Empowering people for success in global economy


Success in business depends on the environment in which it operates. During the permit license days in India, every economic activity was controlled. Business success depended on an entrepreneur’s capacity to get the right license from the administration. The barriers to entry in business were raised to keep competition out.

Today, we are living in a knowledge economy. After the collapse of the Soviet Union, it is well known that on the economic front market forces prevail.

One expression that has lived the test of time is ‘empowering people’. It created a buzz in management circles initially, and then became a mainstay in politics. Today it is catching up in the world of business too. Is empowering people a key to creating a successful business?

Knowledge economy is the most important component in creating wealth economy. For creating new technology which provides a competitive edge, nurturing people becomes a vital necessity. It thereby helps to nurture and manage a business. Human beings cannot be creative under constraints. They need freedom of thought to be creative.

‘Empowering’ can be tricky too. After all, some are naturally born with power, some achieve power and some have power thrust upon them. Business organizations are formed by clusters of people, and people belong to all the three categories. But how do we ensure that the right kind of people get the right type of power or are empowered the right way so that they can bring I the right results?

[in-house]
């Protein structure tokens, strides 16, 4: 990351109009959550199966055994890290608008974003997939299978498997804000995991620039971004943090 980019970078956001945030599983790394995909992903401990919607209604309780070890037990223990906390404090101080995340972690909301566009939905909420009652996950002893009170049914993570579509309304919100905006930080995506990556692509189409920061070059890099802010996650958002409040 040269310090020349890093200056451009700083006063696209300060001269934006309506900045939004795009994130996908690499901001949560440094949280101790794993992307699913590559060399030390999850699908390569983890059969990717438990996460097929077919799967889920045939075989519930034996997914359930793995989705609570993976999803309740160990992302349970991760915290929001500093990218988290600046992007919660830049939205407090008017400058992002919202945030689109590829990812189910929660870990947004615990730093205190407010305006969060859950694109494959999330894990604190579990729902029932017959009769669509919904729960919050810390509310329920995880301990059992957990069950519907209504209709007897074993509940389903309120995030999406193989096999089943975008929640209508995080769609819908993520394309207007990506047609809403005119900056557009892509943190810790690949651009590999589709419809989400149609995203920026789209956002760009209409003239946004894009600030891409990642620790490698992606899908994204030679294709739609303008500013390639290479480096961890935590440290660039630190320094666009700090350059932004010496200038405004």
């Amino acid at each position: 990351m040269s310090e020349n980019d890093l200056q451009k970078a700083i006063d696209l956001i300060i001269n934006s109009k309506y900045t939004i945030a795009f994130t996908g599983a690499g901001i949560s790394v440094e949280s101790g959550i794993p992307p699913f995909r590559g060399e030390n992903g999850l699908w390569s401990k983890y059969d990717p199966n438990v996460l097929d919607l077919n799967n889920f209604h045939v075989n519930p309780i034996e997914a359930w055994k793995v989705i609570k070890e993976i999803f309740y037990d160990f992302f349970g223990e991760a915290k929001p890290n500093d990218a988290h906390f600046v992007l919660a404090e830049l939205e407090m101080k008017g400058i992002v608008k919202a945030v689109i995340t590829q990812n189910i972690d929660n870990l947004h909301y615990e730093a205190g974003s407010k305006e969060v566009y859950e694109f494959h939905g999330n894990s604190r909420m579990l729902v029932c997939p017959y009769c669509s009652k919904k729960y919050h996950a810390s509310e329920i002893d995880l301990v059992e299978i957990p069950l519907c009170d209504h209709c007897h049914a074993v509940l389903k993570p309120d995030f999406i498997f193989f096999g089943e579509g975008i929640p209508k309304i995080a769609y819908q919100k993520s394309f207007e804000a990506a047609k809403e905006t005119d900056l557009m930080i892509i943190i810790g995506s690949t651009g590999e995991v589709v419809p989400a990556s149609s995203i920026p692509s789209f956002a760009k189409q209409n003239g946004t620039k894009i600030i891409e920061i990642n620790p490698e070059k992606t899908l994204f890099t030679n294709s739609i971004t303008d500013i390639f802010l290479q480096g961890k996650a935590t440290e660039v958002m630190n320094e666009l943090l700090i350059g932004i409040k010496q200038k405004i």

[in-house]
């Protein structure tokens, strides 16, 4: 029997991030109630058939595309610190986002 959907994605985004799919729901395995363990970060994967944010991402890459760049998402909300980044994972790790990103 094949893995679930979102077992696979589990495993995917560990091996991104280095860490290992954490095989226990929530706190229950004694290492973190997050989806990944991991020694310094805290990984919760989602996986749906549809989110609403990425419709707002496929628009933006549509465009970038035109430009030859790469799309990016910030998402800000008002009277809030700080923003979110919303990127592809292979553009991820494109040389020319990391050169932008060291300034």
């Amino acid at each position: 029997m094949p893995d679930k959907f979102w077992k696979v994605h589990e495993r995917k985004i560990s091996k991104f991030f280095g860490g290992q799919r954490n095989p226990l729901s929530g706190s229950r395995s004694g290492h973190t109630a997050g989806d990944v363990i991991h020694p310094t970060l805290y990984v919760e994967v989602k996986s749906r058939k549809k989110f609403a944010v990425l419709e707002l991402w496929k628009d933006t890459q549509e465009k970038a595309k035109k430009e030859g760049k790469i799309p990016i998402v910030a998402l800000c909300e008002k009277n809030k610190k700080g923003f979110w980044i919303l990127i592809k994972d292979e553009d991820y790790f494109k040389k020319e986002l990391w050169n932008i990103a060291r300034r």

It is presumed that ten percent are born with an innate capacity to lead, just as another ten are incapable of handling power. The majority—Eighty percent—depend on the system. Those who run enterprises have to focus on how to create a system by which people become empowered. Most modern organizations that are built can be traced to a widespread use of organizing people for a given objective.

Akio Morita in his book Made In Japan pointed out while the western business enterprises were like walls made up of bricks of standard dimensions, Japanese companies were like stone walls, where all the stones used are not of standard dimensions. Hence in building, the wall, one has to allow for individual idiosyncrasies and the non-uniformity of the shape of stones to get coherent walls.

The techniques to empower people start with leaders who should first put into practice what they preach. Mahatma Gandhi, the father of nation and a greatest freedom fighter of India, was the supreme example of the person who was able to influence millions of people in a vast country by practicing what he preached. The second important process is communication, for sharing the vision of the leaders. His vision of how colonialism was harsh on the poor man was communicated through peaceful non-cooperation movements.
There are three specific reasons for empowering people as the key for success in business today.

Firstly, many local cultures work together in today’s global economy. There are single countries like India where different regions have different ethnic cultures. The expression ‘think global act local’ has become an operational necessity for many enterprises that have multi locations. Day-to-day operations become difficult when local people are not empowered to take decision.

Secondly, in the knowledge economy, knowledge and skills matter a lot. Attracting the best talent and retaining it becomes very vital. This again is not only a business necessity but also an imperative for successfully competing in the market. In this context also, therefore, empowerment of people becomes a necessity.

Thirdly, even if the best talent is available, it will not flourish no creative results will come unless a suitable environment is created which will nurture such creativity. Every person has some spark in him and everyone has to rise to his full potential. In new horizons of technology it is not always possible to have people of experience and it is the youngsters who must innovate and learn to lead.